Think twice before allowing apps to access information on your phone

With security, privacy at risk, know what you’re agreeing to and don’t install app if you don’t really need it

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Ed note_Edric Wyatt_IDT911Does it some­times seem like every web app you’d like to down­load to your smart­phone demands way too much access to the func­tion­al­i­ties of your device, such as access to your con­tacts lists, geo loca­tor and phone camera?

The über pop­u­lar “Poke­mon Go” game, of course, needs to know your loca­tion so you can enjoy the app. But for many oth­er web apps, be they games or a nifty ser­vice or tool, con­sumers all too often must give up an inor­di­nate amount of access in exchange for a com­par­a­tive­ly small benefit.

If you’re at all con­cerned about the pri­va­cy and secu­ri­ty of your­self, your fam­i­ly or the orga­ni­za­tion that employs you, per­haps you should think twice, or maybe even a third time, before click­ing on the accept button.

Relat­ed info­graph­ic: Con­ve­nience of mobile com­put­ing comes at a secu­ri­ty cost

Here are a few very plau­si­ble sce­nar­ios that should cross your mind:

• Does the web app want your con­tact lists for mar­ket­ing pur­pos­es, to annoy your friends, rel­a­tives and work col­leagues with unwant­ed promotions?

• Could the dis­trib­u­tor be a bad guy intent on embed­ding some form of mal­ware on your device to steal from you or to attempt to use your device to infil­trate the orga­ni­za­tion you work for?

• Do you real­ly want a web app dis­trib­u­tor (a total stranger) map­ping your dai­ly trav­el pat­terns and mak­ing note of the places you reg­u­lar­ly haunt?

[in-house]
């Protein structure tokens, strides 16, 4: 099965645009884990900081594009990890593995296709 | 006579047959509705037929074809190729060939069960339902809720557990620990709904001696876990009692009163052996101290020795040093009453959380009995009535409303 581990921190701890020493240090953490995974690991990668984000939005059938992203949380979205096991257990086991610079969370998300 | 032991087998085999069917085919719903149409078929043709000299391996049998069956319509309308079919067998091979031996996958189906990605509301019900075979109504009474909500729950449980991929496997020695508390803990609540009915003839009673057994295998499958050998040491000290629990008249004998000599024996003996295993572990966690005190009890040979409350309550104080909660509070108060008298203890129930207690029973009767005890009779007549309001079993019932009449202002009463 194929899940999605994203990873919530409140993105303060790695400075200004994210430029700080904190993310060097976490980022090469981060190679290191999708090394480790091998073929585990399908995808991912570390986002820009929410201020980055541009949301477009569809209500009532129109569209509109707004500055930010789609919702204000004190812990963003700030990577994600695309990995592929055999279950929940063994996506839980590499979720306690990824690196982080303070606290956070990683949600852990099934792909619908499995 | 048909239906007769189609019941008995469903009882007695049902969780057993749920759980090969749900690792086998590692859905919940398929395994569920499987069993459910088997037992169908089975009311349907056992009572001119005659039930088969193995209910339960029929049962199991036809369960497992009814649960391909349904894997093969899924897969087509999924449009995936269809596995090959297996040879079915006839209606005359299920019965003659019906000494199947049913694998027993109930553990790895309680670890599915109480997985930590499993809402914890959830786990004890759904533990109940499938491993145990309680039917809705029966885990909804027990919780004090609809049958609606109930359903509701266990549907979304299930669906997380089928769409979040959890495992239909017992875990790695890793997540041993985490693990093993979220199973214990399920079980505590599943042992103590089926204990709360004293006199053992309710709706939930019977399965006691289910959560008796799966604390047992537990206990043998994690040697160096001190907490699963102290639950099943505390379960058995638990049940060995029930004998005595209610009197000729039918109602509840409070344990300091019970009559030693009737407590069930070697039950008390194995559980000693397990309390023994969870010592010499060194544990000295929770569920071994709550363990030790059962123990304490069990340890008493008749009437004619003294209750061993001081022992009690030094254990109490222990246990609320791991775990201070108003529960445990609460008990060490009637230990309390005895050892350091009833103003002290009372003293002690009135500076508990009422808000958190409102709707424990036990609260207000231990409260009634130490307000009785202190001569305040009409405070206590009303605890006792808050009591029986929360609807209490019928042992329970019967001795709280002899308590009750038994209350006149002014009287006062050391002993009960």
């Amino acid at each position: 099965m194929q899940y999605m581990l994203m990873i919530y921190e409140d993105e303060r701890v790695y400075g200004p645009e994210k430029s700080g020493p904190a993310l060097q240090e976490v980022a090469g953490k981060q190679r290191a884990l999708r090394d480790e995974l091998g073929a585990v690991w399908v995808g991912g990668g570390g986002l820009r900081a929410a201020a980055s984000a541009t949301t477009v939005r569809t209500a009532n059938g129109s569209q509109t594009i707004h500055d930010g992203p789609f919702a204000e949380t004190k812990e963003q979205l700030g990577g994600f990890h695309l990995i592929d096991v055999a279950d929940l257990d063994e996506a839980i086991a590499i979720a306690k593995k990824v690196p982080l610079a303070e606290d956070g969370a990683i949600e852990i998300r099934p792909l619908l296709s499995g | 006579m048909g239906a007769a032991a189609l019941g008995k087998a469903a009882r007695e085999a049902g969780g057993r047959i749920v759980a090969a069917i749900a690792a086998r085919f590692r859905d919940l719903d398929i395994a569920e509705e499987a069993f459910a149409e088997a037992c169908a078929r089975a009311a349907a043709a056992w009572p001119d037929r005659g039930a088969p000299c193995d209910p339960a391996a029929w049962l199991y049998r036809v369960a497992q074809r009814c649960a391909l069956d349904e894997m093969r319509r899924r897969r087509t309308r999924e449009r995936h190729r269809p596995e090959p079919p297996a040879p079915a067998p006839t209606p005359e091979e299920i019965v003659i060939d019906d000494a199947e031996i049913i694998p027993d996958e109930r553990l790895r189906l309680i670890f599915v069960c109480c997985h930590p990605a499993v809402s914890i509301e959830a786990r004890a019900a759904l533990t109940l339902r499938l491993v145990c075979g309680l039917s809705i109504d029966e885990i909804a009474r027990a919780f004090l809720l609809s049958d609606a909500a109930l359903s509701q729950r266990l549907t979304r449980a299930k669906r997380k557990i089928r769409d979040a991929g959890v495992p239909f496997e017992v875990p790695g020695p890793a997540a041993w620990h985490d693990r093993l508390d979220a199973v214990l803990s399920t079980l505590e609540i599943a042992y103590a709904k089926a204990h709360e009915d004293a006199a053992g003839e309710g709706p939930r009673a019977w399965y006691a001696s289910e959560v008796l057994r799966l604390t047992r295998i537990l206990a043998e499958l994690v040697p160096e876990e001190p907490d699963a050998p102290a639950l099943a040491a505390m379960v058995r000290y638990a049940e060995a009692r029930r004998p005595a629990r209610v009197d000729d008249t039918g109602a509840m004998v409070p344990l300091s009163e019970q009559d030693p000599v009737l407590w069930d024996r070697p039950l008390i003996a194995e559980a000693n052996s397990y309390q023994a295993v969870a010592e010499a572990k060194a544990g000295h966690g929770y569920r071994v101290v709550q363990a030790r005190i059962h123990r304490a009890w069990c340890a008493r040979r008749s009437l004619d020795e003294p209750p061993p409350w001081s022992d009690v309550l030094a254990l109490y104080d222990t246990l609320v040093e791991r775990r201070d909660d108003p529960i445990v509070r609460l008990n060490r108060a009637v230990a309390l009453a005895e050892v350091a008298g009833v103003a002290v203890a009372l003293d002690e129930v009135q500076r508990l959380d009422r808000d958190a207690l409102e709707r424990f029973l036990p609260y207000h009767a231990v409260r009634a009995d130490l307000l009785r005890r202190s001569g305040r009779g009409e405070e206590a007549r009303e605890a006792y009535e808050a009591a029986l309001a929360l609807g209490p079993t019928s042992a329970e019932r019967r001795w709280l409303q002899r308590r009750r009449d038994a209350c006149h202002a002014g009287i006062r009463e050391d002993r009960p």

• Do you real­ize a web app, to which you’ve grant­ed deep access, could be report­ing a steady stream of infor­ma­tion about you to a stor­age serv­er con­trolled by a com­mer­cial enti­ty, such as Groupon or The Weath­er Channel?

It’s note­wor­thy that con­sumers have chal­lenged Groupon and The Weath­er Chan­nel about this type of track­ing activ­i­ty. And there has yet to be a clear reply from the devel­op­ers of these apps explain­ing the ratio­nale for this unso­licit­ed monitoring.

Con­sumers let guard down

Keep in mind, thou­sands of web apps do much the same type of data col­lec­tion. It has become rou­tine for con­sumers to accept oner­ous terms of use from web app dis­trib­u­tors. With­out giv­ing it much, if any, thought, we take on mate­r­i­al pri­va­cy and secu­ri­ty risks when we do this.

But there are oth­er options. In today’s envi­ron­ment, you must be more thought­ful. It is a good idea to take the time to scru­ti­nize the terms and con­di­tions of any web app you are about to down­load. See if there are ways you can enjoy the app with­out giv­ing up access to your address book, geo loca­tor or phone cam.

If not, pause for a few moments to weigh the risks vs. the benefits—to your­self, to your fam­i­ly and to the orga­ni­za­tion that employs you.

And if you tru­ly want to be a con­sci­en­tious con­sumer and employ­ee, it is well worth your time to go through the web apps you’ve pre­vi­ous­ly down­loaded. If you can think of no good rea­son for an app to be able to access your con­tacts list, keep track of your loca­tion, or be able to oper­ate your phone cam, you should con­sid­er unin­stalling that app.

More sto­ries relat­ed to web app secu­ri­ty and privacy:
Emerg­ing expo­sure: Ris­ing use of cloud apps cre­ates data leak­age pathways
Mobile dat­ing apps come with hid­den hazards
Poke­mon No’—Mobile apps put per­son­al infor­ma­tion at risk